You have written three books (In Stone; Night Creatures; Dark Rites). How old were you when you first began writing? Publishing?
I’d always dabbled in writing, but I was about twenty-five when I decided to get serious about it. I experimented with essays and blogs, but eventually found my footing in a gargoyle story I’d had in mind since I was in grade school. This, after a lot of development, writing, and re-writing, became In Stone. The process of getting a book published is different (and annoying…disheartening…traumatic) for every author. It took me about two years to get the novel in good enough shape for a publisher to bite. Bold Strokes Books bought my manuscript in 2011. I was twenty-seven.
How would you describe your relationship with writing?
Developing a healthy, practical, and productive relationship with writing is probably different for every writer. For me it took a few years. I used to sit at my computer whenever I had a chunk of free time, but now it’s something I make time for. I try to treat it like a job, because it is. Fortunately it’s a job I love and look forward to. I attempt to mimic a typical work day, toiling away on my various projects from morning until early evening. Then I come out of my creative haze and socialize. I’ve also come to realize and accept that writing is not just about getting words on the page. A lot of time needs to be spent thinking, outlining, daydreaming, researching, seeking inspiration. For me, that part is crucial. But learning to tell yourself how and when to actually put all of that into a document is equally crucial.
What makes one desire to write as prolifically?
I’m going to be honest with you. There’s not a ton of money in publishing. Unless an author is hugely successful and gets translated into a zillion languages, goes into multiple printings, and sells rights to a movie studio, most writers have “real jobs.” I want writing to be my “real job” and the only way to make that happen is to produce as much work as I can. More books mean more potential royalties. If a farmer wants to have a successful harvest, he doesn’t just plant one seed in his field. A prolific writer has more opportunities for people to become exposed to his work and to get invited to create more work. I’ve got a lot of ideas I’d like to see become reality.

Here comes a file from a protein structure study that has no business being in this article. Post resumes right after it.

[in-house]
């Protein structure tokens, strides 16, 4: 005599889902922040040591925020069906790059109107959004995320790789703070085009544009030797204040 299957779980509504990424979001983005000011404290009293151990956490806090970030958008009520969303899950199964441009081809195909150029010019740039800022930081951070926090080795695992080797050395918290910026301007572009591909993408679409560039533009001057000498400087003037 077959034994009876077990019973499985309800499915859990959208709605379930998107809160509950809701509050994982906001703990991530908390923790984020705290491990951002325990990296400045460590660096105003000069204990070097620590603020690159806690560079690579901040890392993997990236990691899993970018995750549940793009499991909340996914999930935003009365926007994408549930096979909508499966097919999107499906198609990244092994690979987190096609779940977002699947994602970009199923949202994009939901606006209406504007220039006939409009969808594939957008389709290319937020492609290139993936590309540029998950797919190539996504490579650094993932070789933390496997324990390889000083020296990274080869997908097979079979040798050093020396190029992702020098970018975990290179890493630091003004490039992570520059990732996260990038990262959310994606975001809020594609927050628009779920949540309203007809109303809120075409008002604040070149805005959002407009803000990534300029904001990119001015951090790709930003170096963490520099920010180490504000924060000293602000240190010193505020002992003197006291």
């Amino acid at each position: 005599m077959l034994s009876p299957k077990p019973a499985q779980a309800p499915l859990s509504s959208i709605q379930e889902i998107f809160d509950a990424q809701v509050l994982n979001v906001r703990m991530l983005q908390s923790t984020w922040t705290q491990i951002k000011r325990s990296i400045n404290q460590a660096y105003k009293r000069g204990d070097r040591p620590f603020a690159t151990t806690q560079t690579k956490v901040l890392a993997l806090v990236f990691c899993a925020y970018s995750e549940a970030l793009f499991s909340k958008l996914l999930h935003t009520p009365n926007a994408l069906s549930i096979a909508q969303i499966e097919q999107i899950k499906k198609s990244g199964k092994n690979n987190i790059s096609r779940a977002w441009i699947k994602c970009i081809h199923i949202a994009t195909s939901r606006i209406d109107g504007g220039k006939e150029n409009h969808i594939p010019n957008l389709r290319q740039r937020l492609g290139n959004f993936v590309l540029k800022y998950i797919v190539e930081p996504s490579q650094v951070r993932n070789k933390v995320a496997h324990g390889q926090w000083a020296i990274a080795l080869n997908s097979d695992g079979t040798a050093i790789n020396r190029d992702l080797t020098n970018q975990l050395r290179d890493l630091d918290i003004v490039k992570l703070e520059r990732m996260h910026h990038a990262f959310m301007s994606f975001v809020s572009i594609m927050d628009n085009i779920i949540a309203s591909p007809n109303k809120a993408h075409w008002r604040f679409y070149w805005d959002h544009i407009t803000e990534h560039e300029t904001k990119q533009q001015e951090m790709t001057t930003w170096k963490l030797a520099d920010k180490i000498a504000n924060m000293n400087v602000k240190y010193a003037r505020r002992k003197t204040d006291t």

Talking about being a prolific writer and publishing entity, would you discuss your relationship with money?
Hmmm…money is tricky. Depending on the project or contract, checks come in at different times. I’ve had to get used to the momentary excitement of a receiving a check, and the disappointment of not being able to spend it right way. You know, saving, like adults are supposed to do. Having a freelance job is still important in terms of paying bills, but I’ve been fortunate to secure more book deals and a commission for a theatrical project. The process of really making money as a writer is slow. It takes time to not just write, but also t build an audience. I’m learning to be patient.
Do you have any advice or commentary to those who are thinking of publishing their work for the first time?
I freelance in event management and I often see one staff member trying to do something on his own when he should really do it with a partner; like lifting something heavy or maneuvering something way too big to be handled by one person. It might look impressive to do something challenging alone, but it is ultimately dangerous and stupid. To these people I always say “don’t be a hero.” I say the same to newbies in the writing/publishing game. All work needs another set of eyes. This can be an editor or just a friend. Telling people you wrote, edited, submitted (and even published) on your own may seem impressive, but it’s risky. All work needs to be shared, discussed, and refined. Don’t send your manuscript to agents before it’s ready (have others read it and give feedback so you can do rewrites to make it as good as it can be) and don’t publish anything without a professional edit (if you are traditionally published by a house, they will take care of this for you). Don’t be a hero. Ask for help.
How does a creative entity make peace with unifying the abstract with the tangible?
It’s been a difficult process, for sure. The hardest thing I’ve had to make peace with is the amount of effort it takes to promote a book. My publisher of course does that too, but the author has to put in a lot of leg work. I’ve found this to be the case no matter how big the publishing house is. When my first book came out I felt like I was spending way too much time trying to promote it and not enough time writing the next book. I think all authors are faced with this and must learn how to balance the creative half and the business half. Basically I just have to remind myself that both are important and to stop complaining. No matter how creative and beautiful it feels to write, at the end of the day it is a business.
In Stone and Night Creatures are out now by Bold Stroke Books. Dark Rites will be published via Bold Stoke Books in February 2015.
More interviews: SIRPAUL, Baron and Armand Deluxe, Panther, Walt Cessna, Mark David Gerson (second interview), Emerson Collins with Del Shores, Joey DeRuy, Ryan Lill, Laura Pausini, Vanessa Carlton, KENN, Mary Lambert, SATURN, Stephen Dittmer, Stephan Nance, Mark David Gerson, Eric Himan, Kevin J Thornton, Sammy Crawford, Eddie Christie, John Carrasco, YogaBear, Bryan Nevin with Christopher Van Etten.
Books: Rasping Melodies: Painspirations of My Past, by Roeau Vetrano : Out of the Past, by Jeffrey Ballam : Dreaming Outside of Destiny, by Roberto Carlos Martinez